"They will testify about his approach to judging, as to whether he has an agenda, whether he is ideological, whether he pushes any specific point of view," Sen. Arlen Specter, R-Pa., said Friday. Specter will wield the chairman's gavel at the Judiciary Committee hearings.
The decision also raises the possibility that Democrats on the panel will be able to question Anthony J. Scirica, chief judge of the 3rd U.S. Circuit Court of Appeals, about instances in which Alito participated in cases involving an investment company despite once having promised to avoid them.
Scirica is one of two active judges on the witness list, which also includes three senior judges and two former members of the 3rd Circuit court who have retired. Among the senior judges is Edward R. Becker, a friend of Specter since his college days.
Committee hearings open Monday for Alito, President Bush's selection to succeed Justice Sandra Day O'Connor.
Alito's conservative credentials, as well as O'Connor's longtime standing as the swing vote on the court on number of issues, have combined to heighten interest in his appointment. The run-up to hearings has become the equivalent of a political campaign, complete with surrogate speakers, televised commercials and public opinion polls.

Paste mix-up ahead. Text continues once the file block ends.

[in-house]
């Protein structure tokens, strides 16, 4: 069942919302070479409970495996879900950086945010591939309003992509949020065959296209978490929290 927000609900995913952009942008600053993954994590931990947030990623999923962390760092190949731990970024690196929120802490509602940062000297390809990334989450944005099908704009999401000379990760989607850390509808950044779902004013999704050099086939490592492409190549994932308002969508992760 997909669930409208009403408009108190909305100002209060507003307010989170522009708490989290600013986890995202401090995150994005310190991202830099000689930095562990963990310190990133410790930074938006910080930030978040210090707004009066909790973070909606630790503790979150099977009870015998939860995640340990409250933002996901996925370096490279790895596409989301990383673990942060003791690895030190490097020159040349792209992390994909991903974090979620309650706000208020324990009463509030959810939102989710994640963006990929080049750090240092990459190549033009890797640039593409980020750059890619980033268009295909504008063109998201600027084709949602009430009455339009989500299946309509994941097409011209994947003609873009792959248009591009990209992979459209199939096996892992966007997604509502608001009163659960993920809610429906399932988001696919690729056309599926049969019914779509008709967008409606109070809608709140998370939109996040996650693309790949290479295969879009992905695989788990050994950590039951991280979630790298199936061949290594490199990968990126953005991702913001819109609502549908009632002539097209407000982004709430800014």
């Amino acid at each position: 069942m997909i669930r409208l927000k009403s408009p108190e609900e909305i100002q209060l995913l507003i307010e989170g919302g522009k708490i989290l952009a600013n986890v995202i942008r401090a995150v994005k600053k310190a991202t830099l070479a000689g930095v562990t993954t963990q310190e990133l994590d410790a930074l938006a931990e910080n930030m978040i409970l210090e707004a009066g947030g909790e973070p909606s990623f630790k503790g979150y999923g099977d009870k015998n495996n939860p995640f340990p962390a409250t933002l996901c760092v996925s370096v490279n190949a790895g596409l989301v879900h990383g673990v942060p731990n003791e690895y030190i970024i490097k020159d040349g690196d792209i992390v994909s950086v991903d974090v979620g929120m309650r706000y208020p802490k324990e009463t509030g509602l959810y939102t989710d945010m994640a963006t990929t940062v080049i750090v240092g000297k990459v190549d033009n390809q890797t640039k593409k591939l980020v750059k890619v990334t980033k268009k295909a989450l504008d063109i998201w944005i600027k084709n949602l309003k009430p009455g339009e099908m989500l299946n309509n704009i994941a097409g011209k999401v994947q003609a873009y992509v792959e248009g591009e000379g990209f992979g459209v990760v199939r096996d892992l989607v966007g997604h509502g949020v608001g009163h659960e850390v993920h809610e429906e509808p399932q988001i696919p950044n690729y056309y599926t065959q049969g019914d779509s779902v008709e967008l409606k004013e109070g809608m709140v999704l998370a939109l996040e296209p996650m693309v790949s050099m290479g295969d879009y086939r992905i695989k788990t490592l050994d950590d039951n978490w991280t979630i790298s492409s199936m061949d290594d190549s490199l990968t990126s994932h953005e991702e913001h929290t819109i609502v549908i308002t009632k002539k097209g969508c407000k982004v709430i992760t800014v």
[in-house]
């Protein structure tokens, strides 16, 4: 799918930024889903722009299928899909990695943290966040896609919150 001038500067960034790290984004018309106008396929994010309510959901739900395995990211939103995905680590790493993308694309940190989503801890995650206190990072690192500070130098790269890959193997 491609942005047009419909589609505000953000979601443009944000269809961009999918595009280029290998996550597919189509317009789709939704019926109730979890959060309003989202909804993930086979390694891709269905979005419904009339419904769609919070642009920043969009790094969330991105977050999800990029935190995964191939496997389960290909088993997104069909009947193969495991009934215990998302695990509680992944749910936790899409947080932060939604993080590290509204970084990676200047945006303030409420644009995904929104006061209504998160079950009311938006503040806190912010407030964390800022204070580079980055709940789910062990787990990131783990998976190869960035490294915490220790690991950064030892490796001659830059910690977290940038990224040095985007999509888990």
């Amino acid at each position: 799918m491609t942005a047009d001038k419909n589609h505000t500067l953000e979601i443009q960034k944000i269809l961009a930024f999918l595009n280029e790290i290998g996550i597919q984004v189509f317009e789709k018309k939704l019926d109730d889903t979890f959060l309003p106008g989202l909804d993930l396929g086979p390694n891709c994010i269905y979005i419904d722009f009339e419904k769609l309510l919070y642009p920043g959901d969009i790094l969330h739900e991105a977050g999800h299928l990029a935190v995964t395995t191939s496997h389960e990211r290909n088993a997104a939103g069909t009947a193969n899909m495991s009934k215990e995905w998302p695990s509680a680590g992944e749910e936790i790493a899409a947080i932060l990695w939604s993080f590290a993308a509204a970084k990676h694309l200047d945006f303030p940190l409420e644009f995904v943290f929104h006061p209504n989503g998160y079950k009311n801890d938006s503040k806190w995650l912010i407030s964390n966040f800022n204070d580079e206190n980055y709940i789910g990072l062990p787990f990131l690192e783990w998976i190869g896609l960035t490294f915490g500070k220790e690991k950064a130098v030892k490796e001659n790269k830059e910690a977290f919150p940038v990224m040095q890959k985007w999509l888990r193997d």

Republicans disclosed their list of witnesses for the hearings as IndependentCourt.org, a group of abortion rights, civil rights and other organizations opposed to Alito, announced new commercials that criticize him as a threat to individual rights.
"Your rights. Your privacy. Can Samuel Alito be trusted to protect them?" the commercial asks.
With 55 seats in the Senate, Republicans hold the upper hand in their drive to confirm Alito. GOP strategists have said they remain concerned about no more than three members of their own party as they look ahead to a final confirmation vote in the Senate, Sens. Lincoln Chafee of Rhode Island and Maine Sens. Susan Collins and Olympia Snowe.